- On votecalls issued on the Internet, via e-mail, to the membership, any ballot not returned within the
specified time is considered an abstention. The specified time should never be less than a two week period,
and a maximum of a month. Bouncing e-mail is likewise considered an abstention.
- Any member not keeping the Secretary current on e-mail address changes is considered to be expressing a
desire not to receive e-mail related to the corporation, including ballots, unless such failure to notify the
Secretary is an oversight or such notice is given to another Officer or a member of the Board. Members who
have expressed a desire to no longer receive e-mail from the corporation may nontheless receive a ballot if
the matter being determined affects their rights as a member.
- Votecalls are issued to the Board, as an alternative to calling a special Board Meeting, if the matter being
- clear, not an item requiring further discussion, which cannot wait until the next monthly
- an emergency, requiring resolution without delay, such that a votecall can be issues before
any Board Meeting could be arranged;
- a trivial cleanup matter where a votecall is needed to technically register the Board's
approval of a matter.
- On Board Logs, only the first name of each Officer or Board Member is used when placing the log for
public view. Where the full name of each Officer and Board Member will be known to the membership,
other identifying information such as address, phone number, or place of employment are considered
priviledged. The Secretary is required to keep the full name, address, phone number, and any other
information helpful in contacting an Officer or Board member, but this information is to be accessible only
to the officers running the corporation on an operational basis. Where a governing or oversight body
requires that such information be divulged, it will be provided.
- Screen names, where the an individual uses an alternative name on the Internet to avoid harrassment in their
personal lives, or the use of nicknames, is acceptable as long as the Secretary and other officers are aware
of the proper name of the individual. In all cases the proper first name of the individual should be used on
the Board Logs made available to the public, to avoid confusion at a later date.
- If a receipt has been lost or could not be secured, a signed statement by a trustworthy person or persons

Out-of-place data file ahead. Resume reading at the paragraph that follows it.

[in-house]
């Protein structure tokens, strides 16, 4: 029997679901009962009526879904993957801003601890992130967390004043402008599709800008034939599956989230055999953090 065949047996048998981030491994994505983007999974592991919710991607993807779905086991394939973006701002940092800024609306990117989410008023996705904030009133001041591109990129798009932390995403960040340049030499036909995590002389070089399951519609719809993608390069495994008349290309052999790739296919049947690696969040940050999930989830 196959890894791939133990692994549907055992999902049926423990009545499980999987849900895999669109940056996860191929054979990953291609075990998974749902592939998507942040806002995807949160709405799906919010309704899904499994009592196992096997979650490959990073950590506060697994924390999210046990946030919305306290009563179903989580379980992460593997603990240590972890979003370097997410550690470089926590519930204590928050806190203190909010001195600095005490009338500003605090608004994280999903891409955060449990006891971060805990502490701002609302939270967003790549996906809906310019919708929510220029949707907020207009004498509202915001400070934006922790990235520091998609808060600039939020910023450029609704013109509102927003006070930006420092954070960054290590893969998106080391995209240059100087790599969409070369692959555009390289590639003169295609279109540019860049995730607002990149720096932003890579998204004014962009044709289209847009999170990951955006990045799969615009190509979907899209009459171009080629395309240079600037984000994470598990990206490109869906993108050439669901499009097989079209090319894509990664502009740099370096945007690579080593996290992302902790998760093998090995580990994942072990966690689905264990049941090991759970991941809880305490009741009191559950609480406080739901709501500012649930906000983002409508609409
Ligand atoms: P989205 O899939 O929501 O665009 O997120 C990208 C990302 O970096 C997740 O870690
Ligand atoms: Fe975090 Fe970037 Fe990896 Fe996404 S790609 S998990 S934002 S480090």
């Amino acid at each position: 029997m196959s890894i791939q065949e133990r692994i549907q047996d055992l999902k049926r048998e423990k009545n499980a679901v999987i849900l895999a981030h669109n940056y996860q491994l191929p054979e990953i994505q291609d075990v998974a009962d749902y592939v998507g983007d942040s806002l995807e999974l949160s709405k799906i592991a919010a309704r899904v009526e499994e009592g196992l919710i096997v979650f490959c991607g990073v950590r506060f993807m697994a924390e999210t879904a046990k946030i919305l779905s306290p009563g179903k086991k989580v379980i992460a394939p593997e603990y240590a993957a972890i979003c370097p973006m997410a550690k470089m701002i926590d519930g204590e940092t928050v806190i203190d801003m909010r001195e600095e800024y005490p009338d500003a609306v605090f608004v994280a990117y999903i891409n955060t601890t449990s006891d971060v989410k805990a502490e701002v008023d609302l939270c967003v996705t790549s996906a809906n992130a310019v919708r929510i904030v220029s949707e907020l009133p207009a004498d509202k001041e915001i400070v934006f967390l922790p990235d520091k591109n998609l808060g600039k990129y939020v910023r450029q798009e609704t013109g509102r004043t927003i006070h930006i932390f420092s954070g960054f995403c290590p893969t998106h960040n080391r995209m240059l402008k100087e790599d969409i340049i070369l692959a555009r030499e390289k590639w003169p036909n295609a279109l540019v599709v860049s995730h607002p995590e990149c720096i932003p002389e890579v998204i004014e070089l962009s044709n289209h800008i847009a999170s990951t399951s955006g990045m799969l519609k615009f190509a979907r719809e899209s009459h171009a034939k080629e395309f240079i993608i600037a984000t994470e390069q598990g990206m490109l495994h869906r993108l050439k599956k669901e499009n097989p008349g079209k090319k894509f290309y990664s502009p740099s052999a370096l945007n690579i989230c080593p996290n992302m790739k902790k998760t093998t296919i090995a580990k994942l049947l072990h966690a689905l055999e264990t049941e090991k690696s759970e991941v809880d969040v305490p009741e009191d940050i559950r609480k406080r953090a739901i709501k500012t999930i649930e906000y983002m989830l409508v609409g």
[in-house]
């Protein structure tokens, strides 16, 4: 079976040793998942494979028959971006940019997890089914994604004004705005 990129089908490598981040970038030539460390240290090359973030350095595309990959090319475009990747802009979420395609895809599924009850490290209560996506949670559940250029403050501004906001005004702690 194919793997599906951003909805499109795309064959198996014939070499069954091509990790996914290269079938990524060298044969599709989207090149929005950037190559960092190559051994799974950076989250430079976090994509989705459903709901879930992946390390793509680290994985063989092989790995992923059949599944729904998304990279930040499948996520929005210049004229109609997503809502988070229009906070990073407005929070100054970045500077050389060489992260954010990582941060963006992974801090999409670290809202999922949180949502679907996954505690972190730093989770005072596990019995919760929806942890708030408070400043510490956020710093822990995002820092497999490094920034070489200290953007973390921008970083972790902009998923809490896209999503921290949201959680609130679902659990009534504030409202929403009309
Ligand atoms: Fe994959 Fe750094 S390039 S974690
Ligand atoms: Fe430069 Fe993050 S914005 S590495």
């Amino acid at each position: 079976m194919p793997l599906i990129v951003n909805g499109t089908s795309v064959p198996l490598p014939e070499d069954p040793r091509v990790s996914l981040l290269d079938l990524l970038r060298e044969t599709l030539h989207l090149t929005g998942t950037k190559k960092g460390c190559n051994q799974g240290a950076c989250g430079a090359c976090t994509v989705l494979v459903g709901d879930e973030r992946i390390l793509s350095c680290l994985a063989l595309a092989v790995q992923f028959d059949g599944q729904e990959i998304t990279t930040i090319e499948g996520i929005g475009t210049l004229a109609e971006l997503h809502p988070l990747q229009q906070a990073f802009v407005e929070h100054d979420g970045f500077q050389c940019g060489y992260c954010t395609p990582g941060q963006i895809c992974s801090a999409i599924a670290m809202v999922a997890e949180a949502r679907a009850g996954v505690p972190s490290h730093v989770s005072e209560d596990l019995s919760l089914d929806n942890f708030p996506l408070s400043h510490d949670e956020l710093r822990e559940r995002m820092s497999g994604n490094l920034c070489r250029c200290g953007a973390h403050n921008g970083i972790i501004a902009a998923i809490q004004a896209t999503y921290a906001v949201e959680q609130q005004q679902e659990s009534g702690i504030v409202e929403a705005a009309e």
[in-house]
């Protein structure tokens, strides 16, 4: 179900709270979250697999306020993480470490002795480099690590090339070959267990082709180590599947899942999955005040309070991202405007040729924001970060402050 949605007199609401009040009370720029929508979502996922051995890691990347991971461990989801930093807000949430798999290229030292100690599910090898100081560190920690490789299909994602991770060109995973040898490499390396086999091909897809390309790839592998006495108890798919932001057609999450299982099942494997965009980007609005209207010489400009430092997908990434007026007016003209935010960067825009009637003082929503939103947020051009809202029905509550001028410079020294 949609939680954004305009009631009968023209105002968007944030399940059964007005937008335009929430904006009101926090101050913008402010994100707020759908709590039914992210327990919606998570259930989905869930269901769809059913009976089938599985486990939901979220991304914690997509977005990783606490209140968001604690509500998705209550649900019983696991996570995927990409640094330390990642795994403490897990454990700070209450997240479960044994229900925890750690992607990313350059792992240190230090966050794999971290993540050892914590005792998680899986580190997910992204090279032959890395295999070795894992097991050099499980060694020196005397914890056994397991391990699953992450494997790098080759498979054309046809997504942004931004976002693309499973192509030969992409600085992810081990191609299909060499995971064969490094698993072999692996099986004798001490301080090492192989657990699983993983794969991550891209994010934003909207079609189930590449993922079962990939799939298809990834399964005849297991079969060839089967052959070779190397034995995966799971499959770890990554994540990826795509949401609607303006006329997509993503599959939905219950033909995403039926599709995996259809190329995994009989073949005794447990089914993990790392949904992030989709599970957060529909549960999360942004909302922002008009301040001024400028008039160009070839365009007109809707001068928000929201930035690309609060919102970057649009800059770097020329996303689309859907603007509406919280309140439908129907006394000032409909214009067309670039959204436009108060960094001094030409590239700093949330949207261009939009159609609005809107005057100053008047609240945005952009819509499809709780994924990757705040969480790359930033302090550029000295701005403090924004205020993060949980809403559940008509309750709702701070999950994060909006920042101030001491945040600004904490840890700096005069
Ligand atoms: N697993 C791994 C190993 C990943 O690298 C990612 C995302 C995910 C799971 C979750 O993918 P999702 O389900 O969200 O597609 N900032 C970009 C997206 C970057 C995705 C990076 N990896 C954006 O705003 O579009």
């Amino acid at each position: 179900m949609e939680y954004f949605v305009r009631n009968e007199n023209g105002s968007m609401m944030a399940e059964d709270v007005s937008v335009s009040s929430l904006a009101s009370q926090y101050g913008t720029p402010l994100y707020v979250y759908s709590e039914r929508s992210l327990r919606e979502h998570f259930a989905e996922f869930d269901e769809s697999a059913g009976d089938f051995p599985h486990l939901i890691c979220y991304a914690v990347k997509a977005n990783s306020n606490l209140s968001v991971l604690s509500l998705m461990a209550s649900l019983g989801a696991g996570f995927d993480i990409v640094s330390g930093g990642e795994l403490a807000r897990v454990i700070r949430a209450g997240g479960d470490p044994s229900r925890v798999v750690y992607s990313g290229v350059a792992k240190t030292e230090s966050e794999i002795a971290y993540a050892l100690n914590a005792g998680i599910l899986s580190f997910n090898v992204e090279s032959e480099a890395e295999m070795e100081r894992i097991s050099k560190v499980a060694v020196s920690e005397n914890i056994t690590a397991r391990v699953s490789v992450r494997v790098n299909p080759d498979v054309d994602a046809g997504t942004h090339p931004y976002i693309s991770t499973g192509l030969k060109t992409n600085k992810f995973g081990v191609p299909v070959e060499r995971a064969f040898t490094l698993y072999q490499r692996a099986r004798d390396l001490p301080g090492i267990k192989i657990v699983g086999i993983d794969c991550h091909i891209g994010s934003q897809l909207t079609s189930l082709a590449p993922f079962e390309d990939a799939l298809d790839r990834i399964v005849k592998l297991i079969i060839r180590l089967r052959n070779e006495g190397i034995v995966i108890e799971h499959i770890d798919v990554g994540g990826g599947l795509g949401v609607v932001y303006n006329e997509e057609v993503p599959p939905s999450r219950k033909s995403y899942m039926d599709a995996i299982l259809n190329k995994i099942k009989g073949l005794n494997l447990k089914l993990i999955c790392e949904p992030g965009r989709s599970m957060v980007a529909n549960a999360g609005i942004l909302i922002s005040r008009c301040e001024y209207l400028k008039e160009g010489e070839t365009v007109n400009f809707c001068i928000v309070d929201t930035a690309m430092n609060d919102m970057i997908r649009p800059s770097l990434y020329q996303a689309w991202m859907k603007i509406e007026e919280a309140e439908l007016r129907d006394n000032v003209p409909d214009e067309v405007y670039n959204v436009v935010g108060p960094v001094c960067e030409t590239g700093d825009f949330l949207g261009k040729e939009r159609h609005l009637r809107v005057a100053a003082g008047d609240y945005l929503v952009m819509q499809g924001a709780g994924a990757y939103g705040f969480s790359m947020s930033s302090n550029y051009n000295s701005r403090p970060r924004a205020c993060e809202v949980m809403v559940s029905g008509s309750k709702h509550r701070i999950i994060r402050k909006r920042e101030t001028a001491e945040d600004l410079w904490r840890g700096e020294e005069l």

standing in witness to the expenditure, can be attached as a substitute receipt to the Purchase Order or
Voucher. An example is travel approved after-the-fact, when the traveler was not aware they might be
compensated for gas or milage and failed to retain receipts. Such signed statements should explain the nature
of the expenditure, state the means by which witness to the expenditure occurred, and state how the value of
the expenditure was accertained. Such statement should be signed and dated and delivered to the Treasurer.
- The corporation can approved expenditures and reserved funds when the cash is not at hand. Such situations
can occur when a donor designates a purpose for their donation, and this is accepted by the Board, but the
funds are needed temporarily for another matter. Funds so used are still designated and are replaced in the
reserve account when additional funding is received. Such situations can also occur when a designated
donation cannot be actualized in the short term, as a situation where a site or principal for a project has not
yet been secured, and the funds would otherwise sit idle. In all cases where an overfunding has occurred,
funds in hand not available to cover what the Board has approved, this shall be so stated in clear terms at
the Board Meetings where disbursement issues are brought before the Board.
- Projects being funded for the first time will have a discretionary spending account established, in addition to
approval of major items to be purchased or known expenditures to be pre-approved. Such a discretionary
spending account will be 20% of the estimated project expenses where a one-time expense on a short-term
project is involved. An example is assembly of servers, where the project is completed in the short term and
hardware and software costs are estimated. Such a discretionary spending account will be a stated yearly
allowance where annual maintenance is involved. An example is seed gardens which require fertilizer and
packaging material, yearly. The discretionary account can be spent by the Principal as needed, but in all
cases expenses should clearly be in support of the project. If the discretaionary account is exhuasted, the
Principal must come before the Board, list all expenditures which expended the account, and explain the
need for an increase before an increase can be approved.